Last week, a group of scientists announced the formation of a new coalition – Scientists and Engineers for America (SEFA) – to campaign for politicians “who respect evidence and understand the importance of using scientific and engineering advice in making public policy.” While the group professes to be nonpartisan, “the group will discuss the impact the Bush Administration’s science and technology policies have had in their fields and the need for voters to consider the science and technology policies by candidates in this year’s mid-term elections.”
I imagine that most people would agree that, in the words of SEFA, “Scientists and engineers have a right, indeed an obligation, to enter the political debate when the nation’s leaders systematically ignore scientific evidence and analysis, put ideological interests ahead of scientific truths, suppress valid scientific evidence and harass and threaten scientists for speaking honestly about their research.” But there’s more than a whiff of the sentiment here that Americans should just shut up and let the guys in the white coats run the country.
What irks me about the increasing bossiness of the self-appointed guardians of “science” is the lack of humility about their own profession.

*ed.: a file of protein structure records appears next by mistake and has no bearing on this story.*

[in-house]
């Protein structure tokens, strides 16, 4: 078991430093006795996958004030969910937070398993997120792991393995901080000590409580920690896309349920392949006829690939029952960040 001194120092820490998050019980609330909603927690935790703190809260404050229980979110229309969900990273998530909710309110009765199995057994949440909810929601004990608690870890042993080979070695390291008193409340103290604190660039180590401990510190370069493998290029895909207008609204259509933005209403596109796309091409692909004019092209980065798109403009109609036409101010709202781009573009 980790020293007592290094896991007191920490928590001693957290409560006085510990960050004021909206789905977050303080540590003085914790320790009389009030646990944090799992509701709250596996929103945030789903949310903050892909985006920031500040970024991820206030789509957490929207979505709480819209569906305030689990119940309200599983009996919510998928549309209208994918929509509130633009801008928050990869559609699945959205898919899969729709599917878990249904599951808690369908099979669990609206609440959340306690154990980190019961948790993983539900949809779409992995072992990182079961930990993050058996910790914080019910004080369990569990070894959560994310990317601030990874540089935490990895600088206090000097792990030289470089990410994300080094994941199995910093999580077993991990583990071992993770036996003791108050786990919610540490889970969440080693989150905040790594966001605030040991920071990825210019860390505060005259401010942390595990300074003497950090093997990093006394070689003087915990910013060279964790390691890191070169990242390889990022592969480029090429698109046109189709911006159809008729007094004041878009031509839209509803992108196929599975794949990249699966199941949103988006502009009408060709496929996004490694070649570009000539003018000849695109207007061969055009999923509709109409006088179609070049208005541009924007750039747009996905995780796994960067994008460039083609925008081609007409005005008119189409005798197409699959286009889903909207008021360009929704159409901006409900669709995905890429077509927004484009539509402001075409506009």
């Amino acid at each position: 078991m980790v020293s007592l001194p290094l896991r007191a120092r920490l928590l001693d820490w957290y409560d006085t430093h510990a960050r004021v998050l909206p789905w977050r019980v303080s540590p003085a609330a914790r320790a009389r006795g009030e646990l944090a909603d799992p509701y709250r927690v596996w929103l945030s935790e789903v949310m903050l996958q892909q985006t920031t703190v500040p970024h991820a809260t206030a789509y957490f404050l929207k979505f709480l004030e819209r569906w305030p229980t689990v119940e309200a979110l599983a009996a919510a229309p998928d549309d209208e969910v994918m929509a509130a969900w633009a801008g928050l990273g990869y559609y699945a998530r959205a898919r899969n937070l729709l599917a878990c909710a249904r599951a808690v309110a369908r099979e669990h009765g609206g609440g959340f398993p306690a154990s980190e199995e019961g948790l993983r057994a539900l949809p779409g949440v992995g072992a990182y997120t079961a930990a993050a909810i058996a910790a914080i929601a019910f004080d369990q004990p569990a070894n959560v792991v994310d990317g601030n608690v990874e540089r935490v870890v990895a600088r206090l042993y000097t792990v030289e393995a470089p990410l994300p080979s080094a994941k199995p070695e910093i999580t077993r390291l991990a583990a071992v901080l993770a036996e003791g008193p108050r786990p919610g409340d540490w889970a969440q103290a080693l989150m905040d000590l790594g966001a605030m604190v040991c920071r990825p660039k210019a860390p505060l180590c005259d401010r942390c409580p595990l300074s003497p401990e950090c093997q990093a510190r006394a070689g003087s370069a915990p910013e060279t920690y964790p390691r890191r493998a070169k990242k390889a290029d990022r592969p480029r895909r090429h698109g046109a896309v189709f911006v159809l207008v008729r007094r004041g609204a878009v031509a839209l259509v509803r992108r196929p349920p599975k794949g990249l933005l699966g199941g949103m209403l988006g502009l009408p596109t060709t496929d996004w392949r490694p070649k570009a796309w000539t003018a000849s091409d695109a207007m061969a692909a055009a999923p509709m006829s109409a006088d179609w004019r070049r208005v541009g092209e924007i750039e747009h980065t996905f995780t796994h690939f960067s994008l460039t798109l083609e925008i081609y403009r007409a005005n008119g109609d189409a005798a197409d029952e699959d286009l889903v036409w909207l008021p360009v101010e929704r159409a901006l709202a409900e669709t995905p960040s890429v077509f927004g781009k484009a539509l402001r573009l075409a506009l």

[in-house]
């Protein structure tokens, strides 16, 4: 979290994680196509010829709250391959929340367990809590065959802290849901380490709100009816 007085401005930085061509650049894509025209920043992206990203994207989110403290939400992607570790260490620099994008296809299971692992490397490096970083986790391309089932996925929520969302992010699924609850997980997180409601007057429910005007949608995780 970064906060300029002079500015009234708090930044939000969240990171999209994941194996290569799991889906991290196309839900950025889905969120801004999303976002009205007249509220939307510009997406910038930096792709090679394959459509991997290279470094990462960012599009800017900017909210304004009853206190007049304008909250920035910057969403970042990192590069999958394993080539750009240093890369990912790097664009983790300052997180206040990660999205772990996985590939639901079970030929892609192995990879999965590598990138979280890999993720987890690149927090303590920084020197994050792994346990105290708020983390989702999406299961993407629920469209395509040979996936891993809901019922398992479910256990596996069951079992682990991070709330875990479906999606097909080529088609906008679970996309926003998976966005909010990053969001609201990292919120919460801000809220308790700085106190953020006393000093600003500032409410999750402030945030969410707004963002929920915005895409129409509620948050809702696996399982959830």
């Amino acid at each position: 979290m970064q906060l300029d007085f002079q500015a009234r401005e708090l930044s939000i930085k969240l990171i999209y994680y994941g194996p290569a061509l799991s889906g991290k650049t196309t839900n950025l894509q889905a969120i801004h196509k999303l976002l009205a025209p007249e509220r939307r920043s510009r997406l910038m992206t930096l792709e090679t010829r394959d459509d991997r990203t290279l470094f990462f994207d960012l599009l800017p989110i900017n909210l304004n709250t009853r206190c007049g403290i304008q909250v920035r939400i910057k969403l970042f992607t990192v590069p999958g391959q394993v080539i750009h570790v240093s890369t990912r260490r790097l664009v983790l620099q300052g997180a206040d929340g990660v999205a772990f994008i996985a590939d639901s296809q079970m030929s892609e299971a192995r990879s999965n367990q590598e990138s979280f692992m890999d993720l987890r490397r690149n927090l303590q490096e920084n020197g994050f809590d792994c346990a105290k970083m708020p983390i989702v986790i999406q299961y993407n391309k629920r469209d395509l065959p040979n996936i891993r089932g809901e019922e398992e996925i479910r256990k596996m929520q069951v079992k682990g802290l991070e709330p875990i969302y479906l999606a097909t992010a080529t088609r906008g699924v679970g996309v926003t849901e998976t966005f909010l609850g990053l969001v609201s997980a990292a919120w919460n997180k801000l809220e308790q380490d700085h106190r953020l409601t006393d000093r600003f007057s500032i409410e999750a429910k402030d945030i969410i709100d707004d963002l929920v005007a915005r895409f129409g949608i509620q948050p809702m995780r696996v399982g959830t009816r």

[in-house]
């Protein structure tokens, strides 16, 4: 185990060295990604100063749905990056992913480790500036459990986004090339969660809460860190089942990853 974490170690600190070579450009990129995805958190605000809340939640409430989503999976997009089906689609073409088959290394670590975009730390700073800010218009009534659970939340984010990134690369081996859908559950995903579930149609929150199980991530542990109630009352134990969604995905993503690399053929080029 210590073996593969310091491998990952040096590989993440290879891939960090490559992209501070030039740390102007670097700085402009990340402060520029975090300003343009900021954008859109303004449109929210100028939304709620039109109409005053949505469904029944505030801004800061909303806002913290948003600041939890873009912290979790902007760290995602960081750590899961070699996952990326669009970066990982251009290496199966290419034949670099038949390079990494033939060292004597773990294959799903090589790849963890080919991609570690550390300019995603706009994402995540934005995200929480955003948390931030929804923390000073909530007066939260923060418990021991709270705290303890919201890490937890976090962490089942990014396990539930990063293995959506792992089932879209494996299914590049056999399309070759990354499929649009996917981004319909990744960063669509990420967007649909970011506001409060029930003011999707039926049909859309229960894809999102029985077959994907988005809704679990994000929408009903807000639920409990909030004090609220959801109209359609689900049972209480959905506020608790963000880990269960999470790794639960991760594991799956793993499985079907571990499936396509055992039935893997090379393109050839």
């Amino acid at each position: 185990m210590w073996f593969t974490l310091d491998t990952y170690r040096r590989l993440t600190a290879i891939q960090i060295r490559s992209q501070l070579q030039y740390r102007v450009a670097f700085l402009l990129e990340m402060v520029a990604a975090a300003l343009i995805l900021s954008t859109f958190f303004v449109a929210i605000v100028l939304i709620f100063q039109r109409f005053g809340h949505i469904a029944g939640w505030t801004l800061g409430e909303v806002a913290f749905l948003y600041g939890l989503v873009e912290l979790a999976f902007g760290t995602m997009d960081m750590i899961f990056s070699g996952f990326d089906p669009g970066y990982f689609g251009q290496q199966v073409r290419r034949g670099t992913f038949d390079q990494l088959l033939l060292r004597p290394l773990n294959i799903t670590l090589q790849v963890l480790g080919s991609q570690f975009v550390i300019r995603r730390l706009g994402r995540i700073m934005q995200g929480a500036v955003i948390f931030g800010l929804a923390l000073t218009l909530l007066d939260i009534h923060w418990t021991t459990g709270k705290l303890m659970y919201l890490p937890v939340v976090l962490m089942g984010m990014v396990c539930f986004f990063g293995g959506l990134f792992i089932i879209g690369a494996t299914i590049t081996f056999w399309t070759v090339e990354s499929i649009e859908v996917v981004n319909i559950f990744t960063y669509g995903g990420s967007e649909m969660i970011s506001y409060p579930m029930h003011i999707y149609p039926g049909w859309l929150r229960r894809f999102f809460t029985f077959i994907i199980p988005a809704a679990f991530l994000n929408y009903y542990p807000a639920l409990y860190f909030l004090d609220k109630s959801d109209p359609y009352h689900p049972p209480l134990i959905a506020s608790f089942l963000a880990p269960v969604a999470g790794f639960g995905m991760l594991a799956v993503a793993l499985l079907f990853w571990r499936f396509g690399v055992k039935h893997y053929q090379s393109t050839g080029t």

First, there is disagreement among scientists about many of the issues they are concerned about – like global warming – and it’s not clear even to scientists exactly what is going on in the atmosphere. Assertions to the contrary are simply dishonest.
Second, scientists of all people should know that scientific truth is not determined by a show of hands. Theories stand or fall on hard data and evidence, not majority votes within politicized professional bodies. Virtually every single thing that the scientific “consensus” believes today was once a fringe minority perspective. Would we ever have arrived at our present intellectual location had minority dissenters been run out of town on a rail or burned at their professional stake? Scientific theories demand criticism to fulfill their promise. Scientists should welcome a public “kicking of the tires” and not try to punish those who engage in it.
Third, scientists might be able to better inform society about the facts of various matters, but they should not be allowed to dictate to society how it deals with those facts. The judgment of scientists regarding the proper trade-offs between this or that set of policy options is no better than yours or mine. In short, they have a lot less to contribute to the policy world than many people apparently think.
Finally, asking scientists to settle our policy problems for us inevitably politicizes science and corrupts the entire endeavor.
So to SEFA, I say “zip it.”